Sensory Processing Disorder: Olfactory Dysfunction

Our sense of smell is so deeply ingrained in our psychology that many times we don’t even realize how scents are affecting what we do and how we think. According to How Stuff Works (http://science.howstuffworks.com/life/human-biology/smell.htm), “… smell, more so than any other sense, is also intimately linked to the parts of the brain that process emotion and associative learning.”  Meaning that our sense of smell influences our feelings and perceptions neurologically.  Our brains are hardwired to perceive certain smells and have an emotional reaction to those smells.

According to The Sense of Smell Institute, (http://www.senseofsmell.org/mss-fun-facts.php), “… throughout every day and night of our lives we smell a wide variety of odors without being aware of them at all.   We go about our activities, breathing in and out, as an infinite number of chemical molecules interact subliminally with our odor receptors. Only when an odor irritates or pleases us or acts as a sudden reminder of the past do we pause to take notice.”  Sense of smell is tied deeply into who we are and what we like or don’t like.

Now imagine for a moment, having no sense of smell or problems perceiving smells correctly. Your world would be different but you couldn’t really know exactly why.

Hypersensitivity to Smells

Individuals with hypersensitivity to smells may complain that things smell bad when nobody else notices the offending scent.  They might even go so far as to describe how bad somebody smells. Public bathrooms may be difficult to use because the smell is too offensive and they may dislike scents such as perfumes, colognes or the scent of somebody’s house.    Being hypersensitive to smells can be vey limiting.  It can force the person with the hypersensitivity to make choices only because the scent they are perceiving is too offensive or strong.

Hyposensitivity to SmellsSense of Smell www.autismmom.net

A person with hyposensitivity to smells may have trouble discriminating between different smells.  They might not be able to tell when a food is rotten or if the thing they are smelling is a poisonous chemical.  While the person with hyposensitivity is not going to notice the bad smells, they aren’t going to notice the good smells either.  This can be limiting and possibly dangerous (if you can’t smell rotten food or chemicals, you could be poisoned).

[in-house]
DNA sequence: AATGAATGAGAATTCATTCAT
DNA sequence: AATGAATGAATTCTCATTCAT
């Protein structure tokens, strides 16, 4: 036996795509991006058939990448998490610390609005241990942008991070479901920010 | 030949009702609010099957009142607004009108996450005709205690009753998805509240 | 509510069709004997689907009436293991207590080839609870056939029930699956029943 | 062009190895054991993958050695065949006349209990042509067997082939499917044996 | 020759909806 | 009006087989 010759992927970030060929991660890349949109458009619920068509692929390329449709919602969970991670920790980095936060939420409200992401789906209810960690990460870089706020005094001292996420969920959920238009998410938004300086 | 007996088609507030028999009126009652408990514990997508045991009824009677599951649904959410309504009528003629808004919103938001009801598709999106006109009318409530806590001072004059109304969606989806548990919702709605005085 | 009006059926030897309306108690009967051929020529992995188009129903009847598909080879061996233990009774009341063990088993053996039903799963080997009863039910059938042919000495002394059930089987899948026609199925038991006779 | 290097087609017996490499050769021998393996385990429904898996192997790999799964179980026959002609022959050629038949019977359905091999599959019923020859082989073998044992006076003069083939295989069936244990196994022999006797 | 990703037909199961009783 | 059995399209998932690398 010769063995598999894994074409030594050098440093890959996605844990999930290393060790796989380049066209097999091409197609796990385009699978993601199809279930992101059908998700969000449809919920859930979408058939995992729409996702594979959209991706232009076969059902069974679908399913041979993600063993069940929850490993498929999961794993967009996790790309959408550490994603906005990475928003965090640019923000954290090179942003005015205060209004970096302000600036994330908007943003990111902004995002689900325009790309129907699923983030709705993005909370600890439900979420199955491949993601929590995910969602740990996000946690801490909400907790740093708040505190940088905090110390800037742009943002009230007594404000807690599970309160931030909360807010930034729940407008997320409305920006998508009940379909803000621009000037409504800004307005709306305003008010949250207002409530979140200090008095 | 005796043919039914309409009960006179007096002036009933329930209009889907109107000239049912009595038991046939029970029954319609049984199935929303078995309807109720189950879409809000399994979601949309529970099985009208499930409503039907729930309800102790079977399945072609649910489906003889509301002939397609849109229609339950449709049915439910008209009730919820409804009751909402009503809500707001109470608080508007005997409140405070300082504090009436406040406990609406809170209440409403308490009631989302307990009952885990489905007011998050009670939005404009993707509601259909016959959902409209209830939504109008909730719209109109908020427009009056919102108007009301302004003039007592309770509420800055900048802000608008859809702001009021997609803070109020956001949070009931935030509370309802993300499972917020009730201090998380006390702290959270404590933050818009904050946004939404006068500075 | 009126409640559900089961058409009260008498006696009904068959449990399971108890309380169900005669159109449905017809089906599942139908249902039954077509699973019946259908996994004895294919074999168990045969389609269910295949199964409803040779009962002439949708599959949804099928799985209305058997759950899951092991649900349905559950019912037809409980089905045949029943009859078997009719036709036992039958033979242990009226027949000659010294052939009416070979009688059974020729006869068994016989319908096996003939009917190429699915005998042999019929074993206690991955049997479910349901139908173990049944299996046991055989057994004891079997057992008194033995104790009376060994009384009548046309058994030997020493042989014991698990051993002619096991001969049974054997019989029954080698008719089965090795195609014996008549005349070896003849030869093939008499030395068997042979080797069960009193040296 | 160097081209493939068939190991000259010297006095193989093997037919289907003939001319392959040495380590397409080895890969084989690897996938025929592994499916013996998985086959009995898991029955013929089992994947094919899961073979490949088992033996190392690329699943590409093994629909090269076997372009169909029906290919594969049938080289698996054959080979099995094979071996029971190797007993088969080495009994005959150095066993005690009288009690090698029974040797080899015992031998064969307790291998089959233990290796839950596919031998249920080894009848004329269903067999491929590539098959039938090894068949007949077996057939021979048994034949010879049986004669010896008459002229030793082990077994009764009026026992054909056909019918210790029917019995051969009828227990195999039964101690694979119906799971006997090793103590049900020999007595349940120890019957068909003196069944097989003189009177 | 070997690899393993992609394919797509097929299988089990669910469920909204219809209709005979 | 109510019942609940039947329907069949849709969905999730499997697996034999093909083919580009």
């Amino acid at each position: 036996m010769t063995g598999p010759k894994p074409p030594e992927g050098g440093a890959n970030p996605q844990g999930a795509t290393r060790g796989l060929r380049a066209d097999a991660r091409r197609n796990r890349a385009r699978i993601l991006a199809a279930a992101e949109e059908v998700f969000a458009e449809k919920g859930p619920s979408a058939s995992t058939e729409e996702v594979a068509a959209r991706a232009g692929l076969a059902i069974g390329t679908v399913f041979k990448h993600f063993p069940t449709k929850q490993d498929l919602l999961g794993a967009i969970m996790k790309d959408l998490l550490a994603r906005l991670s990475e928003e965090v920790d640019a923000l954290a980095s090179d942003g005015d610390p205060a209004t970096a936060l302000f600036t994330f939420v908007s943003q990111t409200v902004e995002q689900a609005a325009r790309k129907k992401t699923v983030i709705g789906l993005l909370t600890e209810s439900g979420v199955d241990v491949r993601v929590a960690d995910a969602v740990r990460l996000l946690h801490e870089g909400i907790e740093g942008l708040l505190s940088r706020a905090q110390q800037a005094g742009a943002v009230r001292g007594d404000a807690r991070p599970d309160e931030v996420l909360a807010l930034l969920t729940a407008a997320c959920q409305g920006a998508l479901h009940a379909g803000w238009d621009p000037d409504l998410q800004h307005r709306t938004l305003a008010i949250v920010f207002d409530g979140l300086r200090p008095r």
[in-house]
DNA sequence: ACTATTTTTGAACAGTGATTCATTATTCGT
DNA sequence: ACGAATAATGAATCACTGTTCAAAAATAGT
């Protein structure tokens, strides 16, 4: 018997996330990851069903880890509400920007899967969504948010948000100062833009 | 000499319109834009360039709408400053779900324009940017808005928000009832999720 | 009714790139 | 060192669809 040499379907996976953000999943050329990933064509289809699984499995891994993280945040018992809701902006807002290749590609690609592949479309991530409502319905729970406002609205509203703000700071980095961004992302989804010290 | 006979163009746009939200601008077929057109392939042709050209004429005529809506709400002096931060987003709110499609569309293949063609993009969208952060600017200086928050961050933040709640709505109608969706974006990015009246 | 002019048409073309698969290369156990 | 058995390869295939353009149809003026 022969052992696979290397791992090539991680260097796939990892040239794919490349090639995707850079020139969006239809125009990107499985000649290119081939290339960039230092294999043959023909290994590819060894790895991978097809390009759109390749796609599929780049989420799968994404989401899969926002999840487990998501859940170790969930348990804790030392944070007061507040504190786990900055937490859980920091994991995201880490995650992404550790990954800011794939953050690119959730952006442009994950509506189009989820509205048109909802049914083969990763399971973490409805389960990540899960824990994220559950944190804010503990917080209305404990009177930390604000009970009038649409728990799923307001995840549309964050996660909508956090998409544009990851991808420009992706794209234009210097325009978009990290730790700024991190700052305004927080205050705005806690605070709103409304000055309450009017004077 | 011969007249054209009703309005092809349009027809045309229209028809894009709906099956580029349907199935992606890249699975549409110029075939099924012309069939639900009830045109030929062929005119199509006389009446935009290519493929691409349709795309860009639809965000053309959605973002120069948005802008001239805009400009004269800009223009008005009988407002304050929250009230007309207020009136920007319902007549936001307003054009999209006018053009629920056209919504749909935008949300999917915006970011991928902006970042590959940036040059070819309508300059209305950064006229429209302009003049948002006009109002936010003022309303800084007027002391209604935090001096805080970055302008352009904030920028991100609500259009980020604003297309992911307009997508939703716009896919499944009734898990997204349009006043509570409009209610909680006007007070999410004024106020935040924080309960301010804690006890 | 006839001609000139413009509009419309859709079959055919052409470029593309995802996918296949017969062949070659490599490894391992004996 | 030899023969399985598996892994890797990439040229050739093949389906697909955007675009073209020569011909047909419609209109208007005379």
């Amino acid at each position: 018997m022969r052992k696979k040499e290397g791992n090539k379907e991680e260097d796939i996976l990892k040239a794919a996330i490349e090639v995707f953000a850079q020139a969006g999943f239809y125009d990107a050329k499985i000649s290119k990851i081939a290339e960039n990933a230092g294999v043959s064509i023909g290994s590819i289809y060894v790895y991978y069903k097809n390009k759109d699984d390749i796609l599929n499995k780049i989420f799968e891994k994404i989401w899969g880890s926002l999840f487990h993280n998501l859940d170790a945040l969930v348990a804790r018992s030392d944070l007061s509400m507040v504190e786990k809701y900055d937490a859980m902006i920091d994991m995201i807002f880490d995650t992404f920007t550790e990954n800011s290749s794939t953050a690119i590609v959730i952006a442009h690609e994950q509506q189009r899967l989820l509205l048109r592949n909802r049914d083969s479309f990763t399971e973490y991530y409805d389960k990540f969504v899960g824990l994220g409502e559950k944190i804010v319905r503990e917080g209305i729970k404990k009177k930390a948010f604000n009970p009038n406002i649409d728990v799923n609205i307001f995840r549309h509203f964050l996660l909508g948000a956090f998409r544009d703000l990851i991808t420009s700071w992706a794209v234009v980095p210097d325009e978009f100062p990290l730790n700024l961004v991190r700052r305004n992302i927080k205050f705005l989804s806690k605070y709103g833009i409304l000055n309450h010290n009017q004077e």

What Can I Do?

If you are concerned about sensory processing disorder please find an occupational therapist to help with the evaluation process.  You can check the Sensory Processing Disorder Foundation’s site to find somebody in your area: http://www.spdfoundation.net

Here is a list of activities to help with Olfactory Dysfunction:

  • Play name that scent:  take cotton balls and soak them in various scented oils including vanilla, lemon,  lavender or common scents. Put the cotton balls in clean prescription medication bottles.  Guess which scent is which.
  •  Notice and point out all scents around you.  Mention them, discuss them, and talk about them.
  • Guess the smell: Get scratch and sniff stickers, have the child cover their eyes and guess which scent is which.  Describe the differences between the scents, decide which is the favorite.
  • In the spring, go smell the flowers.  Talk about which ones have a scent and which don’t.  You could even take pictures of them or write down notes about them.

What are your favorite ways to help children learn more about their sense of smell?